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Fraser Johnston

Fraser Johnston

Pioneering scheme, which gives isolated elderly people a new lease of life by taking them for invigorating countryside rides, has inspired millions

More than half a million older people only go outside once a week or less, something 20-year-old Fraser is determined to change.

The recent graduate from Falkirk, Scotland spends all his spare time in the saddle, taking care home residents out for trips through the countryside on his trishaw bike, which has a seat for two fastened to the front.

He helped set up the Cycling Without Age scheme in March 2016, and now Fraser and a team of 30 volunteers have taken out over 150 care home residents, all aged over 85, many of whom are immobile.

The team use specially designed trishaw cycles - which are power-assisted to help navigate steeper Scottish hills. Rides last between 30 minutes and two hours, and take in local landmarks such as the Kelpies, the world’s largest horse sculptures.

Fraser says: “I’d done a lot of work in the community before to get people outside but I really wanted to find a way to get the elderly out and about. I had seen the work Cycling Without Age have done in Denmark and thought that it would be a perfect way to reach out to pensioners over here.”

“I started by taking a couple of women to the Kelpies as they had never seen them – despite living only a few miles away They loved it so much they wanted to go again, as did some of their friends in the care home. So, anytime I was free, I went through and took them out.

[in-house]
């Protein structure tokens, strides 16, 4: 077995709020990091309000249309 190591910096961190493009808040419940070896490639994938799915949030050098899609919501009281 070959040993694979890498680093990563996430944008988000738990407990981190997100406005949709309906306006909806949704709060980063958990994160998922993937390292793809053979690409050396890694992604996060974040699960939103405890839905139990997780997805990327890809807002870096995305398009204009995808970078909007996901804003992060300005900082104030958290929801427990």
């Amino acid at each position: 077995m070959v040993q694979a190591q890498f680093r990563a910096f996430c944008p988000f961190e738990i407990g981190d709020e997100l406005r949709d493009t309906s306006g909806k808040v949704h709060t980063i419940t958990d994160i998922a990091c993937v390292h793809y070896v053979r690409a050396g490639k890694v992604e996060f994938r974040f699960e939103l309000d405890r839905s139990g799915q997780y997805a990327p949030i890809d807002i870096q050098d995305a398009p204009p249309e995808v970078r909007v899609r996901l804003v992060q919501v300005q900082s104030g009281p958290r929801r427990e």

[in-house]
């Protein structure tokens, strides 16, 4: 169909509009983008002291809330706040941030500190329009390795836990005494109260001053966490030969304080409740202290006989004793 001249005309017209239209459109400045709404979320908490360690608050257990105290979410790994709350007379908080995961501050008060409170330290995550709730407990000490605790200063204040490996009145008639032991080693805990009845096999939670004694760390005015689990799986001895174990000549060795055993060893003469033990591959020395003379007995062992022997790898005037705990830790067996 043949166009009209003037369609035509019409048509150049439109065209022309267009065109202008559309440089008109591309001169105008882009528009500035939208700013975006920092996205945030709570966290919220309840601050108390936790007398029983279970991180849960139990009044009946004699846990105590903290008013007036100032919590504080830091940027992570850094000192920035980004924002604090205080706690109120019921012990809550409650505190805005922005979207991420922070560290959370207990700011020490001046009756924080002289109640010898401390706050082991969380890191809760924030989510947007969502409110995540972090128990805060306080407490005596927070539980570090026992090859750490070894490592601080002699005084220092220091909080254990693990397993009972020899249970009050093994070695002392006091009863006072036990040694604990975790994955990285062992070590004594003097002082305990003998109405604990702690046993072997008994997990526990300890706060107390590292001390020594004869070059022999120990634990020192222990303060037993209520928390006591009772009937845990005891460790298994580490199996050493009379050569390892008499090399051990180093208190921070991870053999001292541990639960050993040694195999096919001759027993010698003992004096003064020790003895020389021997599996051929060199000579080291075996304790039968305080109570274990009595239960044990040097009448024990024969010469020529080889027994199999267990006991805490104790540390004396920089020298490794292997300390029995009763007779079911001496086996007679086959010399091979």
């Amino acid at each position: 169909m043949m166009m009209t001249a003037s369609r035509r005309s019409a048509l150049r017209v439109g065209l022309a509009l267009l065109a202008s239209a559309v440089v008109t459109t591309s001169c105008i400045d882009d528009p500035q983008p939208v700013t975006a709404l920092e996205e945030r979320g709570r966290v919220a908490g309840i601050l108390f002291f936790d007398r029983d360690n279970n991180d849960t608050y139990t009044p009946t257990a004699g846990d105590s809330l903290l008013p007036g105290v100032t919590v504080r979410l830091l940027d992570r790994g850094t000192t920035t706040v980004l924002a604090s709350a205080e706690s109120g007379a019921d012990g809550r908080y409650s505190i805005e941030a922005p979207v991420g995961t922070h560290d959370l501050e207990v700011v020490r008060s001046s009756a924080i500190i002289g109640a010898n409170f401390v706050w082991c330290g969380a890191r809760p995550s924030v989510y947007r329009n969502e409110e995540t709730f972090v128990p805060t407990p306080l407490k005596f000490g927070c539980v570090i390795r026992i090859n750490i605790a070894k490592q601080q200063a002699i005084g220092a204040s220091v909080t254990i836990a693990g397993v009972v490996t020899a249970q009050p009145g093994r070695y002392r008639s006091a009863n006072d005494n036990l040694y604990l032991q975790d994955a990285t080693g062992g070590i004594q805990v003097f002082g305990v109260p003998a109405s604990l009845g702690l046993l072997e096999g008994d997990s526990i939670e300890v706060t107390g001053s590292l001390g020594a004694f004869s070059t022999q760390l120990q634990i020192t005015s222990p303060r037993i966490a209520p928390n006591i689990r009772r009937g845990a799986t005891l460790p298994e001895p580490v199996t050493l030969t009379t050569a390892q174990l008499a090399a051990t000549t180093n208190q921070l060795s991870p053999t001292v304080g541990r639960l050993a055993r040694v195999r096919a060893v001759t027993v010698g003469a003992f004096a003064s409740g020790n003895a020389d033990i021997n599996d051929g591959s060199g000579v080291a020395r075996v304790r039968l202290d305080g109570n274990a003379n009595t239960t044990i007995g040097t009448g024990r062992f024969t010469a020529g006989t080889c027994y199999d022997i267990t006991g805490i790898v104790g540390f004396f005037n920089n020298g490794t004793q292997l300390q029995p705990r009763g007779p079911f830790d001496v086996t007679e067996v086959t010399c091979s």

“They saw things outside which helped jog ­memories from their past. The rides help stimulate the minds of those with dementia. When they get back to their care home, they are more sociable and it helps to improve their overall quality of life.”

After a video of Fraser taking elderly people for a cycle went viral with over 38 million views, he started a Crowdfunding page which has now raised £43,492 for the scheme. And he doesn’t want to stop there.

He says: “Everyone has some time in their lives that they could give back to the older generation and offer them opportunities like this that they wouldn’t get otherwise, and really share their stories and celebrate how they’ve lived their lives.”

“At the minute, I go into four care homes but that number is set to grow. My dream would be to raise enough money for all the care homes to have their own trishaw. I get as much out of talking to them as they do from the bike rides.

“One of the first people I took out was Mary, who is 89 and great fun. She says the bike has given her a sense of her old independence. Hearing her say that is all the reward I need.”

For a young man like Fraser to dedicate so much of his time to helping the older generation is an amazing, selfless thing to do. And the fact he’s inspiring others to do the same thing is just wonderful.Pride of Britain judges


Follow Fraser on Twitter | @Fraser_J_